Sylvie Kauffmann is editorial director and columnist at the French newspaper Le Monde. She is also a contributing writer for the New York Times. She was the editor-in-chief of Le Monde in 2010-2011. She joined the newspaper in 1987 as Moscow correspondent. Since then, she has been Eastern and central Europe correspondent, US correspondent based in Washington DC, New York Bureau Chief and reporter-at-large in Asia.
Before joining Le Monde, Sylvie worked for Agence France-Presse as a foreign correspondent, in London, New Caledonia (South Pacific), Warsaw and Moscow. She graduated from Faculté de droit d’Aix-en-Provence, Institut d’Etudes Politiques d’Aix-en-Provence, Universidad de Deusto (Bilbao, Spain) and Centre de Formation des Journalistes in Paris.
Roula Khalaf is deputy editor of the Financial Times. She has worked for the FT since 1995, first as north Africa correspondent, then Middle East correspondent, then Middle East editor and most recently as Foreign editor. Before joining the FT, she was a staff writer for Forbes magazine in New York.
Wolfgang Munchau is director and co-founder of Eurointelligence, a service that provides daily information about the euro area, targeted at investors, academics and policymakers. Munchau is also the European economic columnist of the Financial Times.
Wolfgang was one of the founding members of Financial Times Deutschland, where he served as deputy editor from 1999 to 2001, and as editor-in-chief from 2001 until 2003. Previous appointments include correspondent posts for the FT and The Times in Washington, Brussels and Frankfurt.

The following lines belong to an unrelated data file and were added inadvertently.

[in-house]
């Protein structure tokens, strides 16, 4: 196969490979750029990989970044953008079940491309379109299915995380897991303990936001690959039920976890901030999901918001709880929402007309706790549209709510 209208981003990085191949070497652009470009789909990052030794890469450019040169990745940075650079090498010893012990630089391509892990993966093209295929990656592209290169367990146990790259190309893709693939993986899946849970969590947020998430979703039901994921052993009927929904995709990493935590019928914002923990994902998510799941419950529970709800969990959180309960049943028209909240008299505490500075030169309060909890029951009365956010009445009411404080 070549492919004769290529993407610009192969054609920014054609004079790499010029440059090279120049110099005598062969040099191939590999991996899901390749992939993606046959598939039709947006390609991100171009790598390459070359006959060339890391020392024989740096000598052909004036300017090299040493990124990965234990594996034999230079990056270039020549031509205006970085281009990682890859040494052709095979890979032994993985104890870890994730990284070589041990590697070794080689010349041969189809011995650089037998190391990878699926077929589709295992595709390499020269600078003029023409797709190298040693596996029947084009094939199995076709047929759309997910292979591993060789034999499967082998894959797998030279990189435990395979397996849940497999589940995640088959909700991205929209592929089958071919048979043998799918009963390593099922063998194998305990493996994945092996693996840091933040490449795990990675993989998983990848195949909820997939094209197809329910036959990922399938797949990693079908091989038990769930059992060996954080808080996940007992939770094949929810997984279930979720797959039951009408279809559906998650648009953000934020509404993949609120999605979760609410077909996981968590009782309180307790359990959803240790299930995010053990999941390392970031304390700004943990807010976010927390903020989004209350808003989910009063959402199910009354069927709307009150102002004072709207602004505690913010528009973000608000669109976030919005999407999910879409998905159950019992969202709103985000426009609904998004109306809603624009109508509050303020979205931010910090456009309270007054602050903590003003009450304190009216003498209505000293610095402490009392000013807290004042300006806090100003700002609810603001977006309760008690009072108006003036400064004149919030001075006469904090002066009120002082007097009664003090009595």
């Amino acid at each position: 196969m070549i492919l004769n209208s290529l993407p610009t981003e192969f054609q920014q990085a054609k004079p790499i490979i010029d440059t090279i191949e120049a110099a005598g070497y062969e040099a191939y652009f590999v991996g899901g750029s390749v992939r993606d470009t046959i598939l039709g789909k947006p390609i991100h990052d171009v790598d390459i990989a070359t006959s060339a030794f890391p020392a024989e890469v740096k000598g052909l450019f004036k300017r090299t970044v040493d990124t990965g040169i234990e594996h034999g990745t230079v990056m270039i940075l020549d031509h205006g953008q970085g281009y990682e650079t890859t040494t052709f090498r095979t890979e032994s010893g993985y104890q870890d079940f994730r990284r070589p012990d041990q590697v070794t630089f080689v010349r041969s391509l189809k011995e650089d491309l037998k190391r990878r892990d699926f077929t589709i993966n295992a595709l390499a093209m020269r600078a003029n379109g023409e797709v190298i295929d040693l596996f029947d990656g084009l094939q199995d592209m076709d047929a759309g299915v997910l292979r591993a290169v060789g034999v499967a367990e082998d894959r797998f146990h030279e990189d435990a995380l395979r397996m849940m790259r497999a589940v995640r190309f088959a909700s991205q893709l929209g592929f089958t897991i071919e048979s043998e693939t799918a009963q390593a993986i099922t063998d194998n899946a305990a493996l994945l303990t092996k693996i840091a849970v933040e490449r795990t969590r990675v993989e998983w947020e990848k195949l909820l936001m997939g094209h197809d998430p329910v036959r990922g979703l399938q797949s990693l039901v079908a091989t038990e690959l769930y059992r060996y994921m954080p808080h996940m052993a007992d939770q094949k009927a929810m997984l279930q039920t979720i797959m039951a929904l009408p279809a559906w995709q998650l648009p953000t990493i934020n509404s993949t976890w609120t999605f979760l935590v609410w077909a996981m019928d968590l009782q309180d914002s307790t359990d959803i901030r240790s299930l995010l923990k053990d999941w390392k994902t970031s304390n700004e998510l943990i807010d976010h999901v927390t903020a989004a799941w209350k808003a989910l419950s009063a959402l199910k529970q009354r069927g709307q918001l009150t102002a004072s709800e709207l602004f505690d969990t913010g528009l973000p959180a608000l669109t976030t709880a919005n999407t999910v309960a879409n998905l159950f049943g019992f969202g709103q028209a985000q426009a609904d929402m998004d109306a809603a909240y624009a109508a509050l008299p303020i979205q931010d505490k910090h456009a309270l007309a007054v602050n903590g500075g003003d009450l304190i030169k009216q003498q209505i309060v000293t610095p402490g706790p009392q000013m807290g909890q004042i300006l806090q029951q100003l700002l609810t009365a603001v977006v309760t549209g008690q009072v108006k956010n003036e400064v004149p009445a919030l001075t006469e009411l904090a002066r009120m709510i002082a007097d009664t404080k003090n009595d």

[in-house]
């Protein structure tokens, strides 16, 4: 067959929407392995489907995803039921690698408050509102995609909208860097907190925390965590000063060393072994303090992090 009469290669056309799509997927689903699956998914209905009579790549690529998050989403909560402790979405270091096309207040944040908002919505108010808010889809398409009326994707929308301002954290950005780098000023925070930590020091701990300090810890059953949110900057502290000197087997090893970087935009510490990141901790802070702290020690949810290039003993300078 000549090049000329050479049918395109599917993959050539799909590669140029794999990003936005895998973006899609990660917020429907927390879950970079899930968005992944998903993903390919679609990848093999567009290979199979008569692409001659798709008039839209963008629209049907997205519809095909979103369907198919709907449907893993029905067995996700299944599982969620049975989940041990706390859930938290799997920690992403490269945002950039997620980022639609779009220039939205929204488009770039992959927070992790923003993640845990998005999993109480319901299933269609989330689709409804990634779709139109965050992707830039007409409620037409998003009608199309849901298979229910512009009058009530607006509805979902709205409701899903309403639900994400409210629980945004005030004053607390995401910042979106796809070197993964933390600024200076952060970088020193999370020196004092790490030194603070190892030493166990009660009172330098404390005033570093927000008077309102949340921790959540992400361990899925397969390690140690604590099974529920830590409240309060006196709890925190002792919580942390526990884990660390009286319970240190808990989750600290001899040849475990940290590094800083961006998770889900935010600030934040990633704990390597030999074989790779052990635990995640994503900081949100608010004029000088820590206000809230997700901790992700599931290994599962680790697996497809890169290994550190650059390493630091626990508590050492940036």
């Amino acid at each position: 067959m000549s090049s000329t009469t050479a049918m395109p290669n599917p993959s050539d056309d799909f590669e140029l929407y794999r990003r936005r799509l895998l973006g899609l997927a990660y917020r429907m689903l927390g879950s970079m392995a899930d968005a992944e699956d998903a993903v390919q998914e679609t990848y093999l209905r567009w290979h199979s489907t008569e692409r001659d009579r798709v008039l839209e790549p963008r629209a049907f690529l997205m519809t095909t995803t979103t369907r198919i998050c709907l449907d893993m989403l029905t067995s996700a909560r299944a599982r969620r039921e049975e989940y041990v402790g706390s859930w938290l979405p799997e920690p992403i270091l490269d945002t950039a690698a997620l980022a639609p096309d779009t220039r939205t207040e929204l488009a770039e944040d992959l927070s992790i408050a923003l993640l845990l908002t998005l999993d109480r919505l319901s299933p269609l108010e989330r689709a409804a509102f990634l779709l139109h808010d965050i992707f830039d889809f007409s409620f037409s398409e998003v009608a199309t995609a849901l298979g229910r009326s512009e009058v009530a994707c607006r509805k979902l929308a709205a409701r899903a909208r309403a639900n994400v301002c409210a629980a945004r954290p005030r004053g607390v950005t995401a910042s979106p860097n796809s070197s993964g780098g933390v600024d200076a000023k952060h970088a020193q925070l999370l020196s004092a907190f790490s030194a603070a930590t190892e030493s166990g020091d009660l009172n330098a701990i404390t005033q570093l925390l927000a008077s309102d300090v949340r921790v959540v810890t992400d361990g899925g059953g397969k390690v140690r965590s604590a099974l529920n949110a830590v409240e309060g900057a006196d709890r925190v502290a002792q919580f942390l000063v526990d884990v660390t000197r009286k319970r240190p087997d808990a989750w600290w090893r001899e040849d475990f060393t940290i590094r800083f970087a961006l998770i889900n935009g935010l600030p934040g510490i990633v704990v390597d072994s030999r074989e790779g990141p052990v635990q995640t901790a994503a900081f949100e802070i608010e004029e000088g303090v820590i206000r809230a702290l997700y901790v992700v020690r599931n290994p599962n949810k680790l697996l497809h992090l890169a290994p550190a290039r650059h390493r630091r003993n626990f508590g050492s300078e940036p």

Alexander Stubb is vice-president of the European Investment Bank. He oversees the bank’s financing activities in the Nordics, Baltics and Eastern Partnership Countries; Funding & Treasury; Urban Development; Security & Defence; Corporate Responsibility and Diversity & Inclusion.
Alexander served as prime minister, finance minister, foreign minister, trade and Europe minister of Finland. His background is in academia and civil service, with a focus on EU affairs. He was a member of the European Parliament from 2004-2008, a government minister from 2008-16, a member of parliament from 2011-2017 and chairman of the National Coalition Party from 2014-16.
Frederick Studemann is the FT’s comment & analysis editor, overseeing opinion and analysis for print and online publication. He works closely with the FT’s in-house columnists, as well as planning and commissioning articles from external contributors. He was previously analysis editor, where he oversaw the transformation of the FT’s showcase Big Read page. Frederick joined the FT in 1996 as Berlin correspondent and has held a variety of posts, including UK correspondent, political correspondent and European news editor. He was a member of the launch team of Financial Times Deutschland, where he was features and weekend editor.